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Clinical Decision Rule

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181. Comparison of quantitative electroencephalogram to current clinical decision rules for head computed tomography use in acute mild traumatic brain injury in the ED. (PubMed)

Comparison of quantitative electroencephalogram to current clinical decision rules for head computed tomography use in acute mild traumatic brain injury in the ED. We compared the performance of a handheld quantitative electroencephalogram (QEEG) acquisition device to New Orleans Criteria (NOC), Canadian CT Head Rule (CCHR), and National Emergency X-Radiography Utilization Study II (NEXUS II) Rule in predicting intracranial lesions on head computed tomography (CT) in acute mild traumatic brain (...) intracranial lesions on head CT. Quantitative electroencephalogram discriminant score of greater than or equal to 31 was found to be a good cutoff (area under receiver operating characteristic curve = 0.84; 95% confidence interval [CI], 0.76-0.93) to classify patients with positive head CT. The sensitivity of QEEG discriminant score was 92.3 (95% CI, 73.4-98.6), whereas the specificity was 57.1 (95% CI, 48.0-65.8). The sensitivity and specificity of the decision rules were as follows: NOC 96.1 (95% CI

2014 American Journal of Emergency Medicine

182. Clinical decision rule to prevent unnecessary chest X-ray in patients with blunt multiple traumas. (PubMed)

Clinical decision rule to prevent unnecessary chest X-ray in patients with blunt multiple traumas. Since the diagnostic yield of chest X-ray (CXR) is not high enough, when it is ordered for all the multiple trauma patients, this study was aimed to evaluate the relationship between clinical and CXR findings in order to formulate a clinical decision rule to prevent unnecessary CXR in these patients.Stable multiple blunt trauma patients referring to the ED were included. The clinical (...) and radiographic findings of all the patients were collected and the relationships between these variables analysed. Finally, based on the regression coefficients (β) of the variables, the Thoracic Injury Rule-out Criteria (TIRC) were designed.A total of 2607 patients were included (males: 78.9%, mean age: 34.1 ± 15.0 years). Age over 60 (β = 0.8; 95% CI: 0.27-1.34; P = 0.003), crepitation (β = 4.33; 95% CI: 1.65-7.0; P < 0.001), loss of consciousness (β = 3.16; 95% CI: 2.44-3.88; P < 0.001), decrease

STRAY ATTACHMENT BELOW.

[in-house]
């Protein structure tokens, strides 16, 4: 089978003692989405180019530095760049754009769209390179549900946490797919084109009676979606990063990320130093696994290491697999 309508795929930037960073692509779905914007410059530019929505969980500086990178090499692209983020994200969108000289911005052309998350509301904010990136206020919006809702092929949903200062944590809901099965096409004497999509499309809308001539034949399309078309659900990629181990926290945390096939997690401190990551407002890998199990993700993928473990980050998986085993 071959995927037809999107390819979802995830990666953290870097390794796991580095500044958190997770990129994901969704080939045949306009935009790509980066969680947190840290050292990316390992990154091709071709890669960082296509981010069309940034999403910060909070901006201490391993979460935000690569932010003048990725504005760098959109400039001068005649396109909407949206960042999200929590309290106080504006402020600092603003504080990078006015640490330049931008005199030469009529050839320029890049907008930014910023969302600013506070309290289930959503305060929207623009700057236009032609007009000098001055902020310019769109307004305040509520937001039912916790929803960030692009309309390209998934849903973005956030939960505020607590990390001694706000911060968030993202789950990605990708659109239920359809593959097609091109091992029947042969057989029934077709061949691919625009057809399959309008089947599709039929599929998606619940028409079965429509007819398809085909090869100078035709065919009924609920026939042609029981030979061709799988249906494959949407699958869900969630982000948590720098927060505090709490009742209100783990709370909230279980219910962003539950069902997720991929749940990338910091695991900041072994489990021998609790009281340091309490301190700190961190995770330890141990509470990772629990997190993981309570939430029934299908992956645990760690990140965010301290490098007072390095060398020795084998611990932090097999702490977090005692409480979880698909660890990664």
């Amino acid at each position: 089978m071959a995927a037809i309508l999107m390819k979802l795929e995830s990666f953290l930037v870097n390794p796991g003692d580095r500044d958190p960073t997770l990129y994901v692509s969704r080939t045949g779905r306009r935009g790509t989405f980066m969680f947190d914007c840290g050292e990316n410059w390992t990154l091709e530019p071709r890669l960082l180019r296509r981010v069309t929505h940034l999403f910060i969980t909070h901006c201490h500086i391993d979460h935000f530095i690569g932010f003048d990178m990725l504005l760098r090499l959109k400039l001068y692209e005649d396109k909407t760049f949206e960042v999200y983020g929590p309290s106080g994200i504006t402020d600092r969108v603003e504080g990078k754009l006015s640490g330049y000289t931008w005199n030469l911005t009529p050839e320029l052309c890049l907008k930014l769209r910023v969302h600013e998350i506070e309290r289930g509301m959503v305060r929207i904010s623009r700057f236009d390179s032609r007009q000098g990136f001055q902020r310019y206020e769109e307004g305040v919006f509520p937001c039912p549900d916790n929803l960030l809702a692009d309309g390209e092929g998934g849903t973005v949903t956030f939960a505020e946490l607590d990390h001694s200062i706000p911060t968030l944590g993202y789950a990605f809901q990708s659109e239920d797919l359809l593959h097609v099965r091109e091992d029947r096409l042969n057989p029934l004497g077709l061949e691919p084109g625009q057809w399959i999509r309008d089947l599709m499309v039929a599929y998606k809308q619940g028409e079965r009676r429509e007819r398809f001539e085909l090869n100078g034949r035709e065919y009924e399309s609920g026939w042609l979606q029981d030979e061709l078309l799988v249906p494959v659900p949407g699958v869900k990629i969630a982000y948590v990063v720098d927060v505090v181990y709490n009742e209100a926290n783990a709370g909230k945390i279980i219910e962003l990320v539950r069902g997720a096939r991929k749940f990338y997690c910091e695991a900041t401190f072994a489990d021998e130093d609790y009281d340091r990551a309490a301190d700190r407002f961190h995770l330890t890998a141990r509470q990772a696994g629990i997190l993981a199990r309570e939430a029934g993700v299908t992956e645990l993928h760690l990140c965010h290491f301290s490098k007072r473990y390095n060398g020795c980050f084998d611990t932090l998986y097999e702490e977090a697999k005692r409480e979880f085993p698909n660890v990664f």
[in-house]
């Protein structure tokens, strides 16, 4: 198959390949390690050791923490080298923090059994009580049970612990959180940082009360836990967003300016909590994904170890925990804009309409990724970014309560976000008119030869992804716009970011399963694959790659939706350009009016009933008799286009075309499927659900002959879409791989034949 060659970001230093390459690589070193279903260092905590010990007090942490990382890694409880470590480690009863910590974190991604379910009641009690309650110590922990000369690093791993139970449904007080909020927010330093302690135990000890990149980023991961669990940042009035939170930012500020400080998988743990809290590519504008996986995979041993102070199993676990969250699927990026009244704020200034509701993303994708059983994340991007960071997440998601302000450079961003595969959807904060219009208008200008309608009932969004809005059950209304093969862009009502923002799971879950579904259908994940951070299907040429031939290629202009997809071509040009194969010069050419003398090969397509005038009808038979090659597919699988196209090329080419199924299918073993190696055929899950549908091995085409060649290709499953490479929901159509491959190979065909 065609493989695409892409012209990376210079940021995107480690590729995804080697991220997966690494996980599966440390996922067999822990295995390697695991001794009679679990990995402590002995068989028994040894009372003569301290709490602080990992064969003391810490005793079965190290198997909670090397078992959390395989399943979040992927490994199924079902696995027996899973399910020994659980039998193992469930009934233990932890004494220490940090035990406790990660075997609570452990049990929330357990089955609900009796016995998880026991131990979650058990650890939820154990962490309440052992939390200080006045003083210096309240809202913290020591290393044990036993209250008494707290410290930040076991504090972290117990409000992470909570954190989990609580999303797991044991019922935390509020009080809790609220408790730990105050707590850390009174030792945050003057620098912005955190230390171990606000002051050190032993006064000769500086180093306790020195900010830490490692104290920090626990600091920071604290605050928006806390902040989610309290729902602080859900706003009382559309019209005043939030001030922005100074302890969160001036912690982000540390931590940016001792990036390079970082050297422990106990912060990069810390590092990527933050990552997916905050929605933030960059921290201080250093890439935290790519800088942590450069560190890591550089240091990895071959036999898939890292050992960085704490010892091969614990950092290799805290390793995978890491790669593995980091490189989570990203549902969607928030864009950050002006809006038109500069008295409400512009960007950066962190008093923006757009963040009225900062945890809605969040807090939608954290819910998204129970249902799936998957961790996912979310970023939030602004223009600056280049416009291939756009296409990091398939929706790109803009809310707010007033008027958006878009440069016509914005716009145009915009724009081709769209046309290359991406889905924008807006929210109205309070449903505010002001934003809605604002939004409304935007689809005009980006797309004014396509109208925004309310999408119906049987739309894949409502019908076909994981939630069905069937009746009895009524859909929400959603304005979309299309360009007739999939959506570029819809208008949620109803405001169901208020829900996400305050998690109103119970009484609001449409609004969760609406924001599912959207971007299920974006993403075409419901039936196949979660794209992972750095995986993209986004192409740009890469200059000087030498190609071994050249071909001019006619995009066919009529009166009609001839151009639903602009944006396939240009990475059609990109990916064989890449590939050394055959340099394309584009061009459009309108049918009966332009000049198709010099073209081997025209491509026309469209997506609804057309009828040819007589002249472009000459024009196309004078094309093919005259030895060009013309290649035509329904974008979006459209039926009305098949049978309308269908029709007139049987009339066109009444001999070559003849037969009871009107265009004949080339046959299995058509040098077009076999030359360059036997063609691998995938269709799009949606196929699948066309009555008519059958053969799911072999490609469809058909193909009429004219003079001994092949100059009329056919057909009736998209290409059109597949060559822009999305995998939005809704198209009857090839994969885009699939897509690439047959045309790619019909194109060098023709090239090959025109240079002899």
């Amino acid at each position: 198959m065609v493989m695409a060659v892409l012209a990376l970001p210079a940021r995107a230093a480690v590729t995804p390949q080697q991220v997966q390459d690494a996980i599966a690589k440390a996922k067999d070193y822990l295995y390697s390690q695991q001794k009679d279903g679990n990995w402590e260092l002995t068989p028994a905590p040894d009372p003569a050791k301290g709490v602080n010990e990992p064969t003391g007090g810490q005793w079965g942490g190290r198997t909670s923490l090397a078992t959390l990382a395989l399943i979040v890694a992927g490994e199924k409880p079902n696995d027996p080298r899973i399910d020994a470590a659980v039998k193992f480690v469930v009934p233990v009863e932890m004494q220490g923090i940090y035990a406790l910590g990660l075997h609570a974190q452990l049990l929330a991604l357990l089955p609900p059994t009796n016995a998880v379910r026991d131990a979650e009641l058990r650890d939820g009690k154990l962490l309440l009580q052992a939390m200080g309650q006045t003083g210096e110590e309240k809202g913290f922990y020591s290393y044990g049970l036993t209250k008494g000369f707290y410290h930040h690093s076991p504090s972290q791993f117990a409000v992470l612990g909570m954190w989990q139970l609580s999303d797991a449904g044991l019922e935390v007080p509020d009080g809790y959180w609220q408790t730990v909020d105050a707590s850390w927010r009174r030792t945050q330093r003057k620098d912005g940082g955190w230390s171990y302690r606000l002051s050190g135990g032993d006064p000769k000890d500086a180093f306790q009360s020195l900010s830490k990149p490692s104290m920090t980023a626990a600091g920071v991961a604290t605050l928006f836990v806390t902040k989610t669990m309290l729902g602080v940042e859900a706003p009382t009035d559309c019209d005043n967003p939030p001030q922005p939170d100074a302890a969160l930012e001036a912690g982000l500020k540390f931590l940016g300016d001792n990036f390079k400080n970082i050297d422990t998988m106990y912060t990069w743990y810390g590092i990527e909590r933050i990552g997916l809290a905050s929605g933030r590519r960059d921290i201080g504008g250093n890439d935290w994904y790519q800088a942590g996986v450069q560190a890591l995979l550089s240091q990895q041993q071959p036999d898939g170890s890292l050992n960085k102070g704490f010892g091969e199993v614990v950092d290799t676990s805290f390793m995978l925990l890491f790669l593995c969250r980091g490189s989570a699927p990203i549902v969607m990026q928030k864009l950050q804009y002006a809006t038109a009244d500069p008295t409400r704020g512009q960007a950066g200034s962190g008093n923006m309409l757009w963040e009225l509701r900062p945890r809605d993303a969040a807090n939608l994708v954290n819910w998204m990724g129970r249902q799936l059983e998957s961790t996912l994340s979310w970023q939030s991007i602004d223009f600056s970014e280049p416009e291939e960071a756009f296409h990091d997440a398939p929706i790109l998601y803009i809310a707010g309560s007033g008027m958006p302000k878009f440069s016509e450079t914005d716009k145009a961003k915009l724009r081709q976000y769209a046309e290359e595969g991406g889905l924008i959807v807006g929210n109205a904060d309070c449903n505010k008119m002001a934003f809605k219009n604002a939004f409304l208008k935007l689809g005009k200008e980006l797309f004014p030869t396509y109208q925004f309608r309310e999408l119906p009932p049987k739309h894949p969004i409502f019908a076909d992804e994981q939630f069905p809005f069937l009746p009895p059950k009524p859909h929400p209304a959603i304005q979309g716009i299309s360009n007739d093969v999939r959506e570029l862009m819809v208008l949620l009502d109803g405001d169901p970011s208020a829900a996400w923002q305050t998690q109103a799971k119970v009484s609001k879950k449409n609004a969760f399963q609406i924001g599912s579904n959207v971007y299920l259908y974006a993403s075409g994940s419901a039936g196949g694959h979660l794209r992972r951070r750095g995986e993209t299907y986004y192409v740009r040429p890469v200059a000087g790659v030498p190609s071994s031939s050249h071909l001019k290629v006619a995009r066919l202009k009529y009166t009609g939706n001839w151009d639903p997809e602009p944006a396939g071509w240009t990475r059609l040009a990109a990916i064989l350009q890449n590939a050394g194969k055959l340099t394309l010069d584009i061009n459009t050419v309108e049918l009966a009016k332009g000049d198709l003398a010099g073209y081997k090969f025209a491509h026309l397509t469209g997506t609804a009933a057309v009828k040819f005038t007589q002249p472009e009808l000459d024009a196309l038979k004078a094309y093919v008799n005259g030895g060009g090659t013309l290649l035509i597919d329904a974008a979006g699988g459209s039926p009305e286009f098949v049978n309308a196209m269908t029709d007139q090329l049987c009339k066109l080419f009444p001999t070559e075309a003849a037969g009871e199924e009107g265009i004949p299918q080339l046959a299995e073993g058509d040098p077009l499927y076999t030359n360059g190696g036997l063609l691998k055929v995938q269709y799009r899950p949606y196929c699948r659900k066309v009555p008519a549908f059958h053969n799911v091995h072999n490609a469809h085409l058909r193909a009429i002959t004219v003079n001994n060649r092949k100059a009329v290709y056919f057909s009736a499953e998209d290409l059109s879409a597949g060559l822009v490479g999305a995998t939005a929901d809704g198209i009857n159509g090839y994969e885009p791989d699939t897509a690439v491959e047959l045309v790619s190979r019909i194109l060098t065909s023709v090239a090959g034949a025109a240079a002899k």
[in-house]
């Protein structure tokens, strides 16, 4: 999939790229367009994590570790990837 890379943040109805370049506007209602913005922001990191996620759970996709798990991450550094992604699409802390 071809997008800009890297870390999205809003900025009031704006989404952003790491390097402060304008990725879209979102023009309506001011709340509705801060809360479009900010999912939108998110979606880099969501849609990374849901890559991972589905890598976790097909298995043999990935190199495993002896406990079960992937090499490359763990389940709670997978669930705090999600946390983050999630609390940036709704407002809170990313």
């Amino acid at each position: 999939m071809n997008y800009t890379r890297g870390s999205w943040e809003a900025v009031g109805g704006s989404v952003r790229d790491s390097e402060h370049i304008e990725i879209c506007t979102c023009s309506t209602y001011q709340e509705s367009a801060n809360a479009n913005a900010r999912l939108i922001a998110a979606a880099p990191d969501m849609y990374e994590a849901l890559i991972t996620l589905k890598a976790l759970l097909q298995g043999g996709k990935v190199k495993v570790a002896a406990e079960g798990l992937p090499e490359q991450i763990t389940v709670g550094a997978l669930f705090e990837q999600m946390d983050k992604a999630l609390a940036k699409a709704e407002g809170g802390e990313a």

2014 Emergency medicine Australasia

183. External validation of the Ottawa subarachnoid hemorrhage clinical decision rule in patients with acute headache. (PubMed)

External validation of the Ottawa subarachnoid hemorrhage clinical decision rule in patients with acute headache. We aim to externally validate the Ottawa subarachnoid hemorrhage (OSAH) clinical decision rule. This rule identifies patients with acute nontraumatic headache who require further investigation. We conducted a medical record review of all patients presenting to the emergency department (ED) with headache from January 2011 to November 2013. Per the OSAH rule, patients with any (...) of the following predictors require further investigation: age 40 years or older, neck pain, stiffness or limited flexion, loss of consciousness, onset during exertion, or thunderclap. The rule was applied following the OSAH rule criteria. Patients were followed up for repeat visits within 7 days of initial presentation. Data were electronically harvested from the electronic medical record and manually abstracted from individual patient charts using a standardized data abstraction form. Calibration between

2014 American Journal of Emergency Medicine

184. Sensitivity of proposed clinical decision rules for subarachnoid haemorrhage: An external validation study. (PubMed)